The iPhone is the best-selling smartphone in the world, but Apple’s market share isn’t the highest — that is usually Samsung. Things change when we narrow things down to the premium smartphone market, though, as new data shows.
The iPhone accounted for almost 75% of ultra-premium smartphone sales
Counterpoint Research reports that the premium smartphone market, which includes devices retailing above $400, experienced impressive 46% year-on-year sales growth during the second quarter of 2021.Premium smartphone sales accounted for 24% of the total smartphone shipments, up from 21% twelve months earlier. Unsurprisingly, most of that growth can be attributed to the iPhone.
Apple retained its position as the world’s largest premium smartphone manufacturer with an outstanding 57% share of shipments during the quarter. A year earlier, the brand accounted for a still-impressive 48% of sales.
Sales of premium iPhone models skyrocketed an incredible 74% in the second quarter thanks to the continued momentum of the iPhone 12 series, which received a discount earlier this week following the iPhone 13 announcement.
Focusing solely on what Counterpoint calls the ultra-premium segment, essentially devices priced above $800, it experienced 182% year-on-year growth and Apple’s iPhone accounted for almost 75% of sales, up around 20 percentage points.
It’s believed that Apple could sustain its current market share levels throughout the rest of 2021 and even in 2022, thanks to a continued supercycle and customer interest in upgrading to 5G devices.
Samsung’s premium smartphone sales grew, but its market share didn’t
Samsung continued as the second premium brand, experiencing a volume boost of 13% year on year. Since that was below the average market growth, however, Galaxy market share decreased to 17% from 22%.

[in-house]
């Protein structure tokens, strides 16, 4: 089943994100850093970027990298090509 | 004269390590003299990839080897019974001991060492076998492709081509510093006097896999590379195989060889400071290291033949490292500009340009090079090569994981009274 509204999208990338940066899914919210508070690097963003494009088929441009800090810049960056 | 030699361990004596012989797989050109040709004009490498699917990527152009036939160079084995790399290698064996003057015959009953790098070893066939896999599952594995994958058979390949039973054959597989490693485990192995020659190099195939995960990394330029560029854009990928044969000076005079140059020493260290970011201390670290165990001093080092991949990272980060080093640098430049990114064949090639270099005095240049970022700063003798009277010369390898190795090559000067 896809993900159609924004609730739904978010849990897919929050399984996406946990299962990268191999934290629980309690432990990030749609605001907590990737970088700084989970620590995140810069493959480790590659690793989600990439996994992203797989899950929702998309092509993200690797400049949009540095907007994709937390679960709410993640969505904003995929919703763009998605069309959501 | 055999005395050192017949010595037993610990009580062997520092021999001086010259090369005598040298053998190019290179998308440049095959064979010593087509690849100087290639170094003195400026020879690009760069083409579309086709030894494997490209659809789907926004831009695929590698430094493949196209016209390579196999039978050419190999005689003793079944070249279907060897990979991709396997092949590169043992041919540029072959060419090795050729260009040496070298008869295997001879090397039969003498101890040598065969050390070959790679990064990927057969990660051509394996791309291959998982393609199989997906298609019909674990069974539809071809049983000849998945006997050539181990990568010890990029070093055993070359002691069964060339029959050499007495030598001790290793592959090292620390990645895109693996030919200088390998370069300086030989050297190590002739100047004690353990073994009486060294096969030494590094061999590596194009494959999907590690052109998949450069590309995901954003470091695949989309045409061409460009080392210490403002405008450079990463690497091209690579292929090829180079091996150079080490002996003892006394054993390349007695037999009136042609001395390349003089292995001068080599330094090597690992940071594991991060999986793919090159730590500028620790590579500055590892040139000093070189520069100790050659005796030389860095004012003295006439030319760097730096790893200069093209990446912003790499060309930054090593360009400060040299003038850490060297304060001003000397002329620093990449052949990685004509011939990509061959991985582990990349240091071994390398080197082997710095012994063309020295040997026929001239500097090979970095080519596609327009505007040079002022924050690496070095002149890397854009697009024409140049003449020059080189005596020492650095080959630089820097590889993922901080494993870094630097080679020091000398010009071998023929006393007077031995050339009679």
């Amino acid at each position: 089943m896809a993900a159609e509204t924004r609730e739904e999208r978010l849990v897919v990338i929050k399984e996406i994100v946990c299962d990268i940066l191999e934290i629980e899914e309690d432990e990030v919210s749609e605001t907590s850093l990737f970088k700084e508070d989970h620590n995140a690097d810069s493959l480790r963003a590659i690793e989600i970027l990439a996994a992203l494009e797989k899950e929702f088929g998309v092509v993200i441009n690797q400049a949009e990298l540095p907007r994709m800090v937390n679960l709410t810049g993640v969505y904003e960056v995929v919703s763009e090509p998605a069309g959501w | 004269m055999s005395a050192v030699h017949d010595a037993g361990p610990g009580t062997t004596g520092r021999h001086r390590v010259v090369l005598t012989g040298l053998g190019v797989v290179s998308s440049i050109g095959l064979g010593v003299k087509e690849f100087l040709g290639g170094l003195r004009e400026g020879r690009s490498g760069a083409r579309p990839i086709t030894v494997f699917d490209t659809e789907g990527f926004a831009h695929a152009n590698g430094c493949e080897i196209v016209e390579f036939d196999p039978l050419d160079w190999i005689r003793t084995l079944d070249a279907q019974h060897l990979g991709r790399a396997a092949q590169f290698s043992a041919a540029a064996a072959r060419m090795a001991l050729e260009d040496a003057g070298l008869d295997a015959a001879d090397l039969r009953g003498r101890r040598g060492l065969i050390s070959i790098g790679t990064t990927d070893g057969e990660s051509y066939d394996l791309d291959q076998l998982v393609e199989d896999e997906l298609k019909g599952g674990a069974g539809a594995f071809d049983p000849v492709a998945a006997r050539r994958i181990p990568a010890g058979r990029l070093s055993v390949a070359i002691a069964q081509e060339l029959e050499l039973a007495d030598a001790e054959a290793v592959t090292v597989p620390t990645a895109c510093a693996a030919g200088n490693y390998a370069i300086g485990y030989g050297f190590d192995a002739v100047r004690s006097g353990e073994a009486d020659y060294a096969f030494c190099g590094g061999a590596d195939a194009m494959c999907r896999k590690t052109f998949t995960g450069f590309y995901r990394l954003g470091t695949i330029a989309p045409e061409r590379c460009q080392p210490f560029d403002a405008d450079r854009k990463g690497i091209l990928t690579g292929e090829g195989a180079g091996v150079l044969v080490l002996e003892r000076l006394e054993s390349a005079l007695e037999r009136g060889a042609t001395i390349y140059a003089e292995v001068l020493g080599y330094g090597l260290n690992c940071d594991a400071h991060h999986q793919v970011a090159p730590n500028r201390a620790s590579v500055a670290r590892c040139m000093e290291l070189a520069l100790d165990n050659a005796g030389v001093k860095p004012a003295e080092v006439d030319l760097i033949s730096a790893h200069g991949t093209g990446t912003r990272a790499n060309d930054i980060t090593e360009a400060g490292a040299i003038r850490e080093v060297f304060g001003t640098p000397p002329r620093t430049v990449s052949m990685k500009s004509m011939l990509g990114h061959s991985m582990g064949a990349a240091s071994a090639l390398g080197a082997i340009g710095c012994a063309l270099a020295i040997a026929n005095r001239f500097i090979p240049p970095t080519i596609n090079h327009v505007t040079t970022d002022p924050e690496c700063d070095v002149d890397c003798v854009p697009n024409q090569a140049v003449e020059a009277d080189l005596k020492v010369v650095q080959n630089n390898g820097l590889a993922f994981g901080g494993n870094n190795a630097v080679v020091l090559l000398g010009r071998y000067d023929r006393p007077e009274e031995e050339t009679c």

The report notes that Samsung was affected by disruptions to its supply chain in Vietnam following another COVID-19 outbreak. The brand is well-positioned with the Galaxy Z Fold 3 and Galaxy Z Flip 3 to experience a surge in Q3 and Q4, though.
Xiaomi and Oppo performed well in Europe and China
Speaking of Huawei, it occupied joint third place with Xiaomi and a 6% market share. That’s impressive considering the countless issues it has faced since the most recent US trade restrictions were introduced a year ago.Nevertheless, in the second quarter of 2020 Huawei’s premium market share stood at a much higher 17%. Xiaomi, on the other hand, experienced stronger sales thanks to its continued expansion in Europe and China.
OnePlus became the third-largest premium brand in the US
One noteworthy mention is OnePlus, which beat the likes of Google, LG, and Motorola to become the third-largest premium smartphone brand in the US. That’s certainly no mean feat.
Counterpoint attributes the Oppo-owned brand’s success to its ability to attract LG customers and capitalize on Samsung’s supply chain issues, which were recently called out by T-Mobile’s CFO.